Isolated Storage is not that efficient when it comes to large amounts of data, especially if that data is often reused and modified. SQL CE was more a necessity than an unexpected bonus with the new SDK. There are alternatives (No-SQL), like Sterling, but that will involve an external third-party reference, still relying on Isolated Storage. With native support, data access is more streamlined and the overall performance indicators are better.
Believe it or not, at one point you will need those, especially if you are downloading a file and the user won't be waiting for it to finish the process in your very own application. There are significant restrictions on background processing for third-party apps, and sometimes concurrent background downloads/uploads might not be that reliable due to potential interruptions (there are too many factors that can cause that). I would highly recommend having a backup plan for transfers that are initiated in the background.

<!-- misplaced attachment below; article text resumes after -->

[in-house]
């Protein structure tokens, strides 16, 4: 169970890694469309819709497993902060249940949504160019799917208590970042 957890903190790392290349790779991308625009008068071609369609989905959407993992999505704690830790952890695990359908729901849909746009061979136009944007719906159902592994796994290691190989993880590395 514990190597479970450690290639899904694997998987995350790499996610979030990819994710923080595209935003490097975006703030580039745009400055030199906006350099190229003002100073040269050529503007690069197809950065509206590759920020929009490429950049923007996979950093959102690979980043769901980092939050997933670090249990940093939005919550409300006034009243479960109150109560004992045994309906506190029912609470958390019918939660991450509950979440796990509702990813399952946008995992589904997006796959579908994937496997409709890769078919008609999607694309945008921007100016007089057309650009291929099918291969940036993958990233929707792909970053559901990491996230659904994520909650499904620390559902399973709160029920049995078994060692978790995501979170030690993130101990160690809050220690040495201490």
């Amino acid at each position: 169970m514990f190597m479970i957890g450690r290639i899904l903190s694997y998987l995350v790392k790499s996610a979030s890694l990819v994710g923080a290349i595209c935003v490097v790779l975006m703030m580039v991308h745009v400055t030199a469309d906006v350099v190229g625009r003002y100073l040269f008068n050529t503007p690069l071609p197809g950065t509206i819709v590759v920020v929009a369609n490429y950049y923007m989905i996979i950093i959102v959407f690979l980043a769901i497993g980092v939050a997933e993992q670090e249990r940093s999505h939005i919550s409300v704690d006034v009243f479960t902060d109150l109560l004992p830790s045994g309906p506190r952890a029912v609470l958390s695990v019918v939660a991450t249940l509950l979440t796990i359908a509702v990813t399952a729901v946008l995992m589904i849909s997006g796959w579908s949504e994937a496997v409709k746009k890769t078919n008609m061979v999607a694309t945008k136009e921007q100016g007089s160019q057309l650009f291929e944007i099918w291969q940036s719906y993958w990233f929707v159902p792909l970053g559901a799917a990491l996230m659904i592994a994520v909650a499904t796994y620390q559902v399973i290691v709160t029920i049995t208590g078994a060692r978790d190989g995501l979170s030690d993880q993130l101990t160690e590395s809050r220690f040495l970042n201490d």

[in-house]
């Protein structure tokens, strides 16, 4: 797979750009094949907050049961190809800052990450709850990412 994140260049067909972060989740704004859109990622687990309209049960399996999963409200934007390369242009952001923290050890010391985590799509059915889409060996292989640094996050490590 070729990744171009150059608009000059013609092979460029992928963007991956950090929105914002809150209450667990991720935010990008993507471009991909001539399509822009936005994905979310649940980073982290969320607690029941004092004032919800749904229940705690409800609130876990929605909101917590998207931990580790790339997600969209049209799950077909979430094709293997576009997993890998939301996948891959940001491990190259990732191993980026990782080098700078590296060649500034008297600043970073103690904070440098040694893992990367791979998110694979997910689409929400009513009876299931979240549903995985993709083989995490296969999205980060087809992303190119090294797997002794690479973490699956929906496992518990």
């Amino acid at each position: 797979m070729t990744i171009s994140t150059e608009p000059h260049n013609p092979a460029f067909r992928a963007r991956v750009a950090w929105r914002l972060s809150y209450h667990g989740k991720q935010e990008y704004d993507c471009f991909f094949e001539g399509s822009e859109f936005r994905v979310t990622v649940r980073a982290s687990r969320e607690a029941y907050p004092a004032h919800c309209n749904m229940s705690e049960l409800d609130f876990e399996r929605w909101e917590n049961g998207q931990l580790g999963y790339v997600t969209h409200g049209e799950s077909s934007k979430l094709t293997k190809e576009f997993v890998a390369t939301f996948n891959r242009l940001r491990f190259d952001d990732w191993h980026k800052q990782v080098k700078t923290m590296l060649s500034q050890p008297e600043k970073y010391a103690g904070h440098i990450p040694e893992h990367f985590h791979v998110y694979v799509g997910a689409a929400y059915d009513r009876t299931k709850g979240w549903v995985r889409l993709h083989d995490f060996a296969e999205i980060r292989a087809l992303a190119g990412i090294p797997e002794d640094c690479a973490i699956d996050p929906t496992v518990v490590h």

The need for a clipboard was there a long time ago. Although you cannot directly read the clipboard contents, you can set them and have the data accessible in system applications or third-party applications where there is a TextBox in the UI. This is one of the under-used capabilities that actually can save a lot of time for the users when implemented correctly in various parts of the application.
Bottom line: The 7.1 SDK is the Windows Phone SDK done right.
Opinions expressed by DZone contributors are their own.